The memory of a great family and their contribution to RMIT lives on each year through scholarships and fellowships endowed in the Storey name.
John Storey Junior was a young man full of drive and energy. While studying Mechanical Engineering at RMIT, known then as the Melbourne Technical College, he helped found the Student Representative Council, acted as its first President, and lobbied for the establishment of a central library. His studies were cut short when he was diagnosed with leukaemia and died in 1947, aged just 22.
His father, industrialist Sir John Storey, died eight years later but ensured his son would not be forgotten by the students of the college. Sir John left a sizeable bequest to RMIT for the establishment of a fund for scholarships to commemorate the life of his son. Prudent management by the RMIT Foundation has seen the fund grow to more than $1 million today.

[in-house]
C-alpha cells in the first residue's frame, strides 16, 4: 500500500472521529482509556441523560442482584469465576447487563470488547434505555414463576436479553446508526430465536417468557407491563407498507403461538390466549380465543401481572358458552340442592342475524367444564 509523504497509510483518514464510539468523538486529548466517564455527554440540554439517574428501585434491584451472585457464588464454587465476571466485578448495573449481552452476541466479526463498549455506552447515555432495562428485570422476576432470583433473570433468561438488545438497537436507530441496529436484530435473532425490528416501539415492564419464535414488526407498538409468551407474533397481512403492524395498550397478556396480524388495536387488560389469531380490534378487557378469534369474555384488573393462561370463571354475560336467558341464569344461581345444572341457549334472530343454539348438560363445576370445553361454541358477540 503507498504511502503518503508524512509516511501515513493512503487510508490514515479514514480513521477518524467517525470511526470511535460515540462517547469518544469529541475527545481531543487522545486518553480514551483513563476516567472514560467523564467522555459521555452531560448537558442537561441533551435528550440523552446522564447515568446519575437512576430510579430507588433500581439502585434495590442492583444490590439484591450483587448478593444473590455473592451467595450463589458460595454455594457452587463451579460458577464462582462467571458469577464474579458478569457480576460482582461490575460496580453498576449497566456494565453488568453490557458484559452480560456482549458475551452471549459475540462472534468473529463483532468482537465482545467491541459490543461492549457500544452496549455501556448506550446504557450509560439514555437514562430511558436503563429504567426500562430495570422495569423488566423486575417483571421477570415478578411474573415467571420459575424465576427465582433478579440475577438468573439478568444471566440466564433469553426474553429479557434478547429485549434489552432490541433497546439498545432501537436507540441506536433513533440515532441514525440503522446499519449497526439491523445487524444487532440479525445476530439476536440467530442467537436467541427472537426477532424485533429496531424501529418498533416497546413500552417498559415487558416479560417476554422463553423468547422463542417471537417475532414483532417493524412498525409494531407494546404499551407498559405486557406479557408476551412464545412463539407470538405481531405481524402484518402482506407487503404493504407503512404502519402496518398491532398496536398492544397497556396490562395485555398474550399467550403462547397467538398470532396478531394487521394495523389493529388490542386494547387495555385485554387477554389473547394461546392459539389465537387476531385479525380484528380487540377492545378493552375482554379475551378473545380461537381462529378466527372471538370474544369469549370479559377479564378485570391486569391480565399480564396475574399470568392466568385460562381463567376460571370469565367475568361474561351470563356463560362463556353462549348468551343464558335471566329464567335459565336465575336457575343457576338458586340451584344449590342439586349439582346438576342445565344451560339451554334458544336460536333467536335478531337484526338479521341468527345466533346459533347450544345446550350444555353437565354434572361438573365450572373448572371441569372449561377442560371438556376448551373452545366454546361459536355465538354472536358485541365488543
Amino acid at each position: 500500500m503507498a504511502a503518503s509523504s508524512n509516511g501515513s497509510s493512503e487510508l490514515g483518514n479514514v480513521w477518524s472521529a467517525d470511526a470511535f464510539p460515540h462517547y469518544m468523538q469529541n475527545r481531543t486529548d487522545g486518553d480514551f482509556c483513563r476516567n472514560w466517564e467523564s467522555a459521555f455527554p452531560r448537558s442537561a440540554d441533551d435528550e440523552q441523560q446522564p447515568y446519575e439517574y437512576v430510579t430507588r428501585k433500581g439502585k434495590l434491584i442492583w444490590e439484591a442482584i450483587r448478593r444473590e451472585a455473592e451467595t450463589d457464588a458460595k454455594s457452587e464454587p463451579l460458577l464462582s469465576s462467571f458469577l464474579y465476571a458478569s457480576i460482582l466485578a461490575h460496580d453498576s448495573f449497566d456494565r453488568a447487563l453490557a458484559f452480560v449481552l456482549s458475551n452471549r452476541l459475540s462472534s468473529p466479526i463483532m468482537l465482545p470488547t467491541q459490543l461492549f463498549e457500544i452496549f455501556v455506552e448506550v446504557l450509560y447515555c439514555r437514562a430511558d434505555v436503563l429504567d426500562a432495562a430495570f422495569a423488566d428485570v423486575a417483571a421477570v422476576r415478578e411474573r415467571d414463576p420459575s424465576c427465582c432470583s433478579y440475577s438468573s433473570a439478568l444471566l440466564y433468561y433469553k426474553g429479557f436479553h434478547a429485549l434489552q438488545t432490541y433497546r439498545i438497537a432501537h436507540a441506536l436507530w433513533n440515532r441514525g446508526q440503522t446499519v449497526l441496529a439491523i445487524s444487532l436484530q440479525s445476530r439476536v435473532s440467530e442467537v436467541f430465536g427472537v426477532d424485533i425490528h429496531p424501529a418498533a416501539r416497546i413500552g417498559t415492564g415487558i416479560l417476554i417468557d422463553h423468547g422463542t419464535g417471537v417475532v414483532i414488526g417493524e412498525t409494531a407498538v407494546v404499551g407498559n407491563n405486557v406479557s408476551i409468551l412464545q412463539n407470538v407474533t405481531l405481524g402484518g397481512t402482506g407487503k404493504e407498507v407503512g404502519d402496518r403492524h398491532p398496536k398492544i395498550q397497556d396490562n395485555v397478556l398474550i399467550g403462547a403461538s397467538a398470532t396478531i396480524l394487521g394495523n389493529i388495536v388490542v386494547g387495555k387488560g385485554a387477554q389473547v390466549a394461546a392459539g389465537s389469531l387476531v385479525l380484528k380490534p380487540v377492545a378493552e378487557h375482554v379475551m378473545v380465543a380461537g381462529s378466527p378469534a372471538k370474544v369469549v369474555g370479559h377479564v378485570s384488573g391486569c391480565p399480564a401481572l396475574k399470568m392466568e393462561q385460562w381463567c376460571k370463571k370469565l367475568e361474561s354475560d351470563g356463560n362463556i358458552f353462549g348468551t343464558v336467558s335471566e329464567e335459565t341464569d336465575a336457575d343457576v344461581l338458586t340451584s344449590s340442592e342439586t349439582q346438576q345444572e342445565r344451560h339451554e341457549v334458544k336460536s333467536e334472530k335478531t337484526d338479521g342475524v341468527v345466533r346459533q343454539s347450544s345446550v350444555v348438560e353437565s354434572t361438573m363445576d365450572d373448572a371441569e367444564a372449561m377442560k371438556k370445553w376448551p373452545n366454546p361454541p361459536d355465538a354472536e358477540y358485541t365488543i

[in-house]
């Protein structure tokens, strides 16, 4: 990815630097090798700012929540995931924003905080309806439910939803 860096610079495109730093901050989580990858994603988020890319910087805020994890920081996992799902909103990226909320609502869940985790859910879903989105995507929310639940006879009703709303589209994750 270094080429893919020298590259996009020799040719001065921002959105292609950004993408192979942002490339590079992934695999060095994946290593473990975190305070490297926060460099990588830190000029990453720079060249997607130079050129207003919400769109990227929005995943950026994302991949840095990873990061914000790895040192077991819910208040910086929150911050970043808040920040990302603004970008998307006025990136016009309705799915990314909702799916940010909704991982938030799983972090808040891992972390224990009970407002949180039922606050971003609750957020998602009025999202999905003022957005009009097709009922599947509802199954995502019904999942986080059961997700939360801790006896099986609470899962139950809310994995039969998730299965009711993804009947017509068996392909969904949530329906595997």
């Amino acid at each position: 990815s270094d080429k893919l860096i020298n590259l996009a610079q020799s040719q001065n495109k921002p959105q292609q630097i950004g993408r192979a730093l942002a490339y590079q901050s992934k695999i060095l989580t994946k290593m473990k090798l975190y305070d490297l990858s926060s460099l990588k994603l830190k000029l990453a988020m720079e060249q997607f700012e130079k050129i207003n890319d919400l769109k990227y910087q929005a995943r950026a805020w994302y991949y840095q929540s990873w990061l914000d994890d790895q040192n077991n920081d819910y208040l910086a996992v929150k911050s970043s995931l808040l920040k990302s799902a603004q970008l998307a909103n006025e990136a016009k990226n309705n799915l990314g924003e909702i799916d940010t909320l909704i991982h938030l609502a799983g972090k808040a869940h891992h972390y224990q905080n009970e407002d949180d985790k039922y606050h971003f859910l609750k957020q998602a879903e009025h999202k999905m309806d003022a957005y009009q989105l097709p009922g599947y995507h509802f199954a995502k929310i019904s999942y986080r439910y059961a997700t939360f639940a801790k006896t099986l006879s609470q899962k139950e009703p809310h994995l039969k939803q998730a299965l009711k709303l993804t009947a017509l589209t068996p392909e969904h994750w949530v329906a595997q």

The bequest finances John Storey Junior Memorial Scholarships, which are awarded each year to 24 students travelling overseas on their first international exchanges. Funds from the bequest also go towards the John Storey Visiting Fellowship, which each year brings leading researchers from around the globe to the University.
From 2008, a new scholarship will be established in John Storey Junior’s memory to fund the fourth-year tuition fees of an outstanding student in Mechanical Engineering.
The family name is also attached to one of RMIT’s most striking buildings – Storey Hall – in tribute to John Storey Junior and Sir John. Thanks to bequests made decades ago, the legacy of a father and his son